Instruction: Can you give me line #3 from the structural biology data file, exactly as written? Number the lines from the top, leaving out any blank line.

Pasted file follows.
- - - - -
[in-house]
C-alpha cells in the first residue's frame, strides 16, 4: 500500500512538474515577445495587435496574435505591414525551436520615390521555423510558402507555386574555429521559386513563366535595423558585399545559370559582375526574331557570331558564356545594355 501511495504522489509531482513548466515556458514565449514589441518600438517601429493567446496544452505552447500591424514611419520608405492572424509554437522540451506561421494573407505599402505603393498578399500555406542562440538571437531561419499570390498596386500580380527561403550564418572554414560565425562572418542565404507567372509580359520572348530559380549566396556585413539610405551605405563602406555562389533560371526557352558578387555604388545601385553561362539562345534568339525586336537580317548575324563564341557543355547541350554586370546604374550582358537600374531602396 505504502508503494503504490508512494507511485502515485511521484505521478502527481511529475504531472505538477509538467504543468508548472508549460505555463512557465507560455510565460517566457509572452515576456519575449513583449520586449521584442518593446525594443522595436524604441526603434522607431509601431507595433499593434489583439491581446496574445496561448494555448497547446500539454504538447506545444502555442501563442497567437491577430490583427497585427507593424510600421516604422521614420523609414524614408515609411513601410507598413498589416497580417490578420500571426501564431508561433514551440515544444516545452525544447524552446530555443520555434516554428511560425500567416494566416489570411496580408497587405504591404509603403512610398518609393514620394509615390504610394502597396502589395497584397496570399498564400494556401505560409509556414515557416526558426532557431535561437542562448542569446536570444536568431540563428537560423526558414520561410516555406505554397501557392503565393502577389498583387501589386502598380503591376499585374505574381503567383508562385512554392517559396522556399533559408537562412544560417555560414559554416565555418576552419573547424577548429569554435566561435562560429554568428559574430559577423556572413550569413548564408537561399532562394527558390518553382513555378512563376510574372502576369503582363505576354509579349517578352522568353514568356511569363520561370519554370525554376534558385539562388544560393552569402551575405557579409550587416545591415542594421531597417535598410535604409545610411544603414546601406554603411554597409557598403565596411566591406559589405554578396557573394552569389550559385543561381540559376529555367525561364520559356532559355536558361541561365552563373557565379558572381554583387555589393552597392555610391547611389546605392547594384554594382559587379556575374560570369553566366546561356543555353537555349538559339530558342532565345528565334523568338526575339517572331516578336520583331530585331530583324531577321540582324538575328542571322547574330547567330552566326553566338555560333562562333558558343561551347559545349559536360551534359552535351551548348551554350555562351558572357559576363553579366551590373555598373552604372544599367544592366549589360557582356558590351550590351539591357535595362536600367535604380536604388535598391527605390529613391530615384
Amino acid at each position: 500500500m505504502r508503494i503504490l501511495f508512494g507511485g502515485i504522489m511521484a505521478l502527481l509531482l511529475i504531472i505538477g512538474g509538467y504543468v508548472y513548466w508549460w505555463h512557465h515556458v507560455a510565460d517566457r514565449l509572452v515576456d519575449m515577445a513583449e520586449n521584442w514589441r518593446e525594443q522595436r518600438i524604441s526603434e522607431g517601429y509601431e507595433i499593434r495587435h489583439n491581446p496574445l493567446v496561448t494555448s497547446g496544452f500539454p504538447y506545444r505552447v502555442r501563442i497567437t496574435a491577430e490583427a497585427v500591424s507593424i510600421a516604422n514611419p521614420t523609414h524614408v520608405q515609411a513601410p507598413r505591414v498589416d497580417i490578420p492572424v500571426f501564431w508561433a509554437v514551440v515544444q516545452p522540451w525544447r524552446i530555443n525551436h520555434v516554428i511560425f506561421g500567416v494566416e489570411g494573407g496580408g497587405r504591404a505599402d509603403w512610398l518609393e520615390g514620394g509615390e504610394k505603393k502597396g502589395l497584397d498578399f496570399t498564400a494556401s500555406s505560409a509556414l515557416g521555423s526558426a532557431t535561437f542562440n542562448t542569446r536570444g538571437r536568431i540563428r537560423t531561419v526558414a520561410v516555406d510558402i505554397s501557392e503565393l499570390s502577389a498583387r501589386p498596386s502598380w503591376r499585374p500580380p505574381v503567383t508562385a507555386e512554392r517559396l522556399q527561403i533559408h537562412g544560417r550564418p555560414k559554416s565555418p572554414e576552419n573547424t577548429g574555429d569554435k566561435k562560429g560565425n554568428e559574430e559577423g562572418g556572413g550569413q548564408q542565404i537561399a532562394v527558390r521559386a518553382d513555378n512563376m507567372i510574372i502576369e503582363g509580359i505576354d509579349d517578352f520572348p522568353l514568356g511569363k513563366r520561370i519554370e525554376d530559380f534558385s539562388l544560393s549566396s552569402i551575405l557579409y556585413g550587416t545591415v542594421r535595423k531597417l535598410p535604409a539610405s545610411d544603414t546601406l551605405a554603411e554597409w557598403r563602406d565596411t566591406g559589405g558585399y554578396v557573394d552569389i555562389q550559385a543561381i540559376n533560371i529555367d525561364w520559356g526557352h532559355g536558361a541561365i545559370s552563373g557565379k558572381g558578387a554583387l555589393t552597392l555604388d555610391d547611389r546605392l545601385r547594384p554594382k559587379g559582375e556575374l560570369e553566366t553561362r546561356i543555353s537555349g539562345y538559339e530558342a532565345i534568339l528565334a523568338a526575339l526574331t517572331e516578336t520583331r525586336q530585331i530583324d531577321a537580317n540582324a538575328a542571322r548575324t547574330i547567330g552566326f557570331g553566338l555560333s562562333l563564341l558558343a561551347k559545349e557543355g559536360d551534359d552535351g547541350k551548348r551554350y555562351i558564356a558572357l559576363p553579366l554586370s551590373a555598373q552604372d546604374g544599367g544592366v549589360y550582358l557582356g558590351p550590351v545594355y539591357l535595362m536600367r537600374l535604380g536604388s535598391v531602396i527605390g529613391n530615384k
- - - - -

Amino acid at each position: 500500500m505504502r508503494i503504490l501511495f508512494g507511485g502515485i504522489m511521484a505521478l502527481l509531482l511529475i504531472i505538477g512538474g509538467y504543468v508548472y513548466w508549460w505555463h512557465h515556458v507560455a510565460d517566457r514565449l509572452v515576456d519575449m515577445a513583449e520586449n521584442w514589441r518593446e525594443q522595436r518600438i524604441s526603434e522607431g517601429y509601431e507595433i499593434r495587435h489583439n491581446p496574445l493567446v496561448t494555448s497547446g496544452f500539454p504538447y506545444r505552447v502555442r501563442i497567437t496574435a491577430e490583427a497585427v500591424s507593424i510600421a516604422n514611419p521614420t523609414h524614408v520608405q515609411a513601410p507598413r505591414v498589416d497580417i490578420p492572424v500571426f501564431w508561433a509554437v514551440v515544444q516545452p522540451w525544447r524552446i530555443n525551436h520555434v516554428i511560425f506561421g500567416v494566416e489570411g494573407g496580408g497587405r504591404a505599402d509603403w512610398l518609393e520615390g514620394g509615390e504610394k505603393k502597396g502589395l497584397d498578399f496570399t498564400a494556401s500555406s505560409a509556414l515557416g521555423s526558426a532557431t535561437f542562440n542562448t542569446r536570444g538571437r536568431i540563428r537560423t531561419v526558414a520561410v516555406d510558402i505554397s501557392e503565393l499570390s502577389a498583387r501589386p498596386s502598380w503591376r499585374p500580380p505574381v503567383t508562385a507555386e512554392r517559396l522556399q527561403i533559408h537562412g544560417r550564418p555560414k559554416s565555418p572554414e576552419n573547424t577548429g574555429d569554435k566561435k562560429g560565425n554568428e559574430e559577423g562572418g556572413g550569413q548564408q542565404i537561399a532562394v527558390r521559386a518553382d513555378n512563376m507567372i510574372i502576369e503582363g509580359i505576354d509579349d517578352f520572348p522568353l514568356g511569363k513563366r520561370i519554370e525554376d530559380f534558385s539562388l544560393s549566396s552569402i551575405l557579409y556585413g550587416t545591415v542594421r535595423k531597417l535598410p535604409a539610405s545610411d544603414t546601406l551605405a554603411e554597409w557598403r563602406d565596411t566591406g559589405g558585399y554578396v557573394d552569389i555562389q550559385a543561381i540559376n533560371i529555367d525561364w520559356g526557352h532559355g536558361a541561365i545559370s552563373g557565379k558572381g558578387a554583387l555589393t552597392l555604388d555610391d547611389r546605392l545601385r547594384p554594382k559587379g559582375e556575374l560570369e553566366t553561362r546561356i543555353s537555349g539562345y538559339e530558342a532565345i534568339l528565334a523568338a526575339l526574331t517572331e516578336t520583331r525586336q530585331i530583324d531577321a537580317n540582324a538575328a542571322r548575324t547574330i547567330g552566326f557570331g553566338l555560333s562562333l563564341l558558343a561551347k559545349e557543355g559536360d551534359d552535351g547541350k551548348r551554350y555562351i558564356a558572357l559576363p553579366l554586370s551590373a555598373q552604372d546604374g544599367g544592366v549589360y550582358l557582356g558590351p550590351v545594355y539591357l535595362m536600367r537600374l535604380g536604388s535598391v531602396i527605390g529613391n530615384k